Sample clustering in Isatis.neo has proven to be efficient with big datasets

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Isatis.neo quickly groups borehole samples into homogeneous classes (e.g., facies, geological or mining domains) in an automatic way. Those who have seen the tool run qualifies it as impressive.


Classifying samples into geological domains is a fastidious and somewhat subjective step in geological modeling. Geovariances and Mines Paris Tech have developed a combination of Geostatistical Hierarchical Clustering (‘GHC’) and Support Vector Machine (‘SVM’) to reduce the subjectivity and improve the productivity of that crucial step of MRE. In particular, updating an existing sample classification occurs in a shorter time than traditional methods with more flexibility and dynamism.

GHC is a clustering algorithm that respects the spatial connectivity of data, forming subsets according to the degree of similarity between samples, eventually assigning a domain to each sample. SVM is a machine learning algorithm used when working with big data sets. In the first step, a fraction of the samples are classified using GHC, and in the second step, the remaining samples are classified using SVM supervised by the result of the first classification. Using hybrid classification speeds up the classification procedure.

Geovariances has tested GHC and SVM algorithms for fast and flexible sample classification with updating capacities with an actual 3D data set, which BHP Billiton kindly provided. The case study dataset consists of about 2.120 vertical drill holes, with 114.842 samples and 45 variables.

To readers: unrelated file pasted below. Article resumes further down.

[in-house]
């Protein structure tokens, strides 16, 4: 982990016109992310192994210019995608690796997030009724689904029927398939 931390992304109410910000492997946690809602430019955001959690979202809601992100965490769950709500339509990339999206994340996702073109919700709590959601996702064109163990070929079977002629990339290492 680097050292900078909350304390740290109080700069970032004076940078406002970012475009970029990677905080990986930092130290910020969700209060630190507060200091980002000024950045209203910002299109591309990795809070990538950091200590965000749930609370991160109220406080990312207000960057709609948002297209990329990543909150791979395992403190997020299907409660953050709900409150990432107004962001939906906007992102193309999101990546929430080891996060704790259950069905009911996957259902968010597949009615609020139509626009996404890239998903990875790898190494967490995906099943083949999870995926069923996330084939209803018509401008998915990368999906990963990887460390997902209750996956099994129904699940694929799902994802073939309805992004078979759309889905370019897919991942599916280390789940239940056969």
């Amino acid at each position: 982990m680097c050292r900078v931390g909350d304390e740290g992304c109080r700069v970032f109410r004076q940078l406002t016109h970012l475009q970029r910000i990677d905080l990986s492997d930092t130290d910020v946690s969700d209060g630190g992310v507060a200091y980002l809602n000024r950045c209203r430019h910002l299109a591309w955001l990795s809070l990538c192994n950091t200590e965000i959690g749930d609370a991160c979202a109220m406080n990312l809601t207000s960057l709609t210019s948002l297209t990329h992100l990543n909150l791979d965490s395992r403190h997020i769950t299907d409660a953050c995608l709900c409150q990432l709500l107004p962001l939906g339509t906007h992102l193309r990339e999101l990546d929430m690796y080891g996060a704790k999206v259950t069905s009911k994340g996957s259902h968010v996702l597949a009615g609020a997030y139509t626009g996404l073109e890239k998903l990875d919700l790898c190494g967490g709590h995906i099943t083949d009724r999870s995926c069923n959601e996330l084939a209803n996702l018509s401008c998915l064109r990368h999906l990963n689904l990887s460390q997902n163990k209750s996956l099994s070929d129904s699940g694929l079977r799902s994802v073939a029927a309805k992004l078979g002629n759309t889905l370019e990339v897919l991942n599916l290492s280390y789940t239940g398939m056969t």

To begin with, a first drill hole campaign (65.468 samples) was taken into account. The dissimilarity between the samples is based on five numerical variables (Fe, Al2O3, SiO2, and spectral measurements of hematite and goethite) and a categorical variable (weathering). A weight was attributed to each variable based on its relevance to the overall domaining rationale. Post-processing tools were used to smooth the output (variable with a given domain assigned to each sample).

In a second time, a second campaign (49.374 samples) with additional data information was added and classification was updated using SVM with the same weights.

Geostatistical Hierarchical Clustering and Support Vector Machine techniques give similar results to manual classification for both campaigns, but they have the added benefits of being able to integrate many variables (such as grade, structural data, lithology, etc.) easily and update quickly and flawlessly with new data.